Over the past few weeks I have been writing about xStats outliers, and to date I have covered Gary Sanchez, Trea Turner, and Jay Bruce. You may think Jay Bruce is the odd man out on that short list, but all three of these guys have big question marks around their power potential for different reasons, and you can read the three pieces for more information. Today I want to focus on Trevor Story.
Trevor Story became a national sensation after he hit 7 home runs in his first 28 plate appearances, then hit 7 more over the course of the next few weeks. Two months into his rookie season and the guy had 14 home runs, only nine shortstops hit more than 14 home runs through the whole of the 2015 season, three of whom had 15. His power persisted through the warm mid summer months, where he hit five home runs in June and eight more in July prior to suffering a season ending thumb injury on August 2nd.
Trevor Story hit 27 home runs, slugged .567, had a .272 batting average over the course of 415 plate appearances last season. His power numbers have him ranked as the seventh best short stop – eighth if you count Trea Turner- and his ADP appears to have stabilized somewhere between 30 and 34. Of course, you may ask, is this power sustainable?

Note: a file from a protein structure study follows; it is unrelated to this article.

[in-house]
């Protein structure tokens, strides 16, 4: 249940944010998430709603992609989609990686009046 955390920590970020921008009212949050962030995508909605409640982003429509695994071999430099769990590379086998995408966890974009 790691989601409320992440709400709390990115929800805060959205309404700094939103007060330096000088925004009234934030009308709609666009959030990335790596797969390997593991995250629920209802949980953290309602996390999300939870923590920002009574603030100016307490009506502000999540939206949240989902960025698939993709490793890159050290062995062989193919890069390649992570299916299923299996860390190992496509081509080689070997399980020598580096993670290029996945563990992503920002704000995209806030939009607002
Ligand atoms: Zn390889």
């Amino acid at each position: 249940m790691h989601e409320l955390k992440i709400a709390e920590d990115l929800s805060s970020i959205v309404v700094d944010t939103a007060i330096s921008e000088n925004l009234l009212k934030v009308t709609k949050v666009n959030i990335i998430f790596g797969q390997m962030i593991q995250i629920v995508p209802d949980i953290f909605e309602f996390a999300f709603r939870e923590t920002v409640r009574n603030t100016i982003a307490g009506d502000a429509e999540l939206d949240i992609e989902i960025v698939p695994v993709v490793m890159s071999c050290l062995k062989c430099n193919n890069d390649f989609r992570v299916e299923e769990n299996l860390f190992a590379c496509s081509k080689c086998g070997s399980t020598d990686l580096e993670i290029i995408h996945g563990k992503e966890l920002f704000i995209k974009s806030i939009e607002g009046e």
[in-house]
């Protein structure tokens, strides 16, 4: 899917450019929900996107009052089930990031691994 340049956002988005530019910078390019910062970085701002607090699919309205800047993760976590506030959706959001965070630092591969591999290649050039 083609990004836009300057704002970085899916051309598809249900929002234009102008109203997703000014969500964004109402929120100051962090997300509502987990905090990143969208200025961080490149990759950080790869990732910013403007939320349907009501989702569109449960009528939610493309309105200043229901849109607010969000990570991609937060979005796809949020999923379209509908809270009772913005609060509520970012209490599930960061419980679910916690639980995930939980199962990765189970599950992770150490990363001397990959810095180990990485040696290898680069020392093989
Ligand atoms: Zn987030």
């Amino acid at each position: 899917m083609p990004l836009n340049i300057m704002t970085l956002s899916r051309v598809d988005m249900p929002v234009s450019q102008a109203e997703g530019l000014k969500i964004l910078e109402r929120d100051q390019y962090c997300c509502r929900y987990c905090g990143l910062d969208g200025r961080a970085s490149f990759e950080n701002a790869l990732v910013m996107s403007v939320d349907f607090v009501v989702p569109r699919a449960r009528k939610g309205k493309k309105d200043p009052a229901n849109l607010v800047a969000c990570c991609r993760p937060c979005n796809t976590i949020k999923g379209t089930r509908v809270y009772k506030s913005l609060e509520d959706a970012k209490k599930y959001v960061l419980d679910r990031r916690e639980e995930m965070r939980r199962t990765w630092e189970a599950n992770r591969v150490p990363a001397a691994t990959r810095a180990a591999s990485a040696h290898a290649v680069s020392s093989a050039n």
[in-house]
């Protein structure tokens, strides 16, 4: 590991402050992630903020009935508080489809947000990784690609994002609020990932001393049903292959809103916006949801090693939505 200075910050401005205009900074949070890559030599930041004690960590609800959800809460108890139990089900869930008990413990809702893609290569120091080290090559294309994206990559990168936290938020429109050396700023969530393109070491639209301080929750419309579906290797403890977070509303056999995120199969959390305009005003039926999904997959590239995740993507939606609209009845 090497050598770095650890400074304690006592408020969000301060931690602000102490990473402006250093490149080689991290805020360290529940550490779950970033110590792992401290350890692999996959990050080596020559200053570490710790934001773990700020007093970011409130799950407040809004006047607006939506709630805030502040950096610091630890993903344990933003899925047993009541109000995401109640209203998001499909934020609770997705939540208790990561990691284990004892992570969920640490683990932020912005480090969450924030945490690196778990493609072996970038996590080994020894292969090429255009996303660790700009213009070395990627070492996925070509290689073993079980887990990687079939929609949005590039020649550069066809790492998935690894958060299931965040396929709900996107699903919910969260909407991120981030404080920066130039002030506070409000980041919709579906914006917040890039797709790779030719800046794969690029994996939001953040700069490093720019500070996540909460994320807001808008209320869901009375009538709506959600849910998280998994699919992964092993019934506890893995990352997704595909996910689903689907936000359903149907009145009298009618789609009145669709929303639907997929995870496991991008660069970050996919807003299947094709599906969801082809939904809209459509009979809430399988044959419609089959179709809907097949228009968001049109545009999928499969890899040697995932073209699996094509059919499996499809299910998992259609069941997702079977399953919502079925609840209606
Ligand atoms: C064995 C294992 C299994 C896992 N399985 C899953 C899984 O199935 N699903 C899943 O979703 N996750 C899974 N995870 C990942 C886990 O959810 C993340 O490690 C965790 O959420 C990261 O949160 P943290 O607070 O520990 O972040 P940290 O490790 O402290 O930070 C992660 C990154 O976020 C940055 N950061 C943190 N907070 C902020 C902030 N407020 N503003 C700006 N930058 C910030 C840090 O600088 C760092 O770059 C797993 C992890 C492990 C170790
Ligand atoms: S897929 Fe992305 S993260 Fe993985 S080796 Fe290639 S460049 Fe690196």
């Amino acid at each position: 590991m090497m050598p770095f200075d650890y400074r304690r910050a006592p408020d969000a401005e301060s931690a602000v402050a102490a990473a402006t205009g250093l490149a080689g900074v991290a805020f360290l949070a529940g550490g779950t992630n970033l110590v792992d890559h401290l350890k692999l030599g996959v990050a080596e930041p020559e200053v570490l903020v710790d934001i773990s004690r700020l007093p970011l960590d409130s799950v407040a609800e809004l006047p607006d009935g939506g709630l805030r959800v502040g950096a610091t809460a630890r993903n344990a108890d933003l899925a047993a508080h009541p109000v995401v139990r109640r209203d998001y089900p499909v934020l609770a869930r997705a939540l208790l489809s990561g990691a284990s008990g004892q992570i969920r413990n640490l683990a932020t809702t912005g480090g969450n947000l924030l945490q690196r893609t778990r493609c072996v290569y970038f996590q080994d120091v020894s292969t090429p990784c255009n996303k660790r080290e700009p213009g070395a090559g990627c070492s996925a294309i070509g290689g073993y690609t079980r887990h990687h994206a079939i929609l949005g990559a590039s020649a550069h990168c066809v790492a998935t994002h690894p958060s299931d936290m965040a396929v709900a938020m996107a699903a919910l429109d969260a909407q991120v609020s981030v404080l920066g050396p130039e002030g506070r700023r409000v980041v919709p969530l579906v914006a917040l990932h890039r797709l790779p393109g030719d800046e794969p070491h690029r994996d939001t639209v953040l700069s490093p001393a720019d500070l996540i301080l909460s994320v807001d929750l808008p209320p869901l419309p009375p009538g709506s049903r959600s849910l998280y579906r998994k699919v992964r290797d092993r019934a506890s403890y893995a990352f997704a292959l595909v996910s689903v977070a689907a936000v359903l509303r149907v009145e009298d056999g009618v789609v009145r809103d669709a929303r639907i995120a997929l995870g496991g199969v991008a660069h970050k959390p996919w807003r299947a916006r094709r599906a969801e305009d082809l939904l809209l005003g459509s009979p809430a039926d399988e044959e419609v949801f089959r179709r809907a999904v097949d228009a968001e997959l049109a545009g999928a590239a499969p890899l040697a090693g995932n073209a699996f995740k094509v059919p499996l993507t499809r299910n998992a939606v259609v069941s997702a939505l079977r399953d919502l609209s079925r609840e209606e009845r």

When I wrote about Gary Sanchez I included a histogram depicting a rolling 20 BIP average of his exit velocities, and it created an interesting chart that showed how often he hit the ball in certain velocity ranges. It tells you more than an average exit velocity would, I think, since in order to push up the higher end side of the histogram you need to pretty regularly hit the ball exceptionally hard. Which is something Gary Sanchez had absolutely no problem doing in 2016. He hit the ball 100+ mph on a fairly regular basis. Trevor Story hits the ball hard, too, not nearly to the same extent. He doesn’t seem to have that sort of raw bat speed to produce exceptionally high exit velocities.
Where Gary Sanchez compares favorably to Cespedes and Cruz, Story is more similar to Evan Longoria and Justin Smoak. Yes, Longoria can hit his fair share of bombs, he hit 36 in 2016, but his quality of contact is significantly different than Cespedes or Stanton, for example. I mean, just look at these eight charts, I think they speak for themselves.
I have taken Trevor Story’s vertical launch angle, exit velocity, and batted ball distance information and compared it to the league average batted ball distances for balls hit with the same exit velocity and launch angle. Using this data, I found that Trevor Story has a Z-score around .11 for his batted ball distances. I then went through and calculated the average batted ball distance for a major league home run, a Colorado Rocky batter home run, and for a home run hit in Coor’s field.
I then went through and, using the z-scores I calculated previously, found the likelihood of his balls travelling far enough to match these average distances. On average, his batted balls, if you assume a normal distribution for their distances, had a 8% chance of turning into home runs, on average, which translates to 5.2% of PA and 17.7% HR/FB. A far cry from the 23% HR/FB he put up in 2016, and just a touch higher than the 15% Evan Longoria put up 2016.
The home run rate I estimate for Story is significantly higher than Steamer and PECOTA; a bit above ZiPS; and below Davenport and ESPN.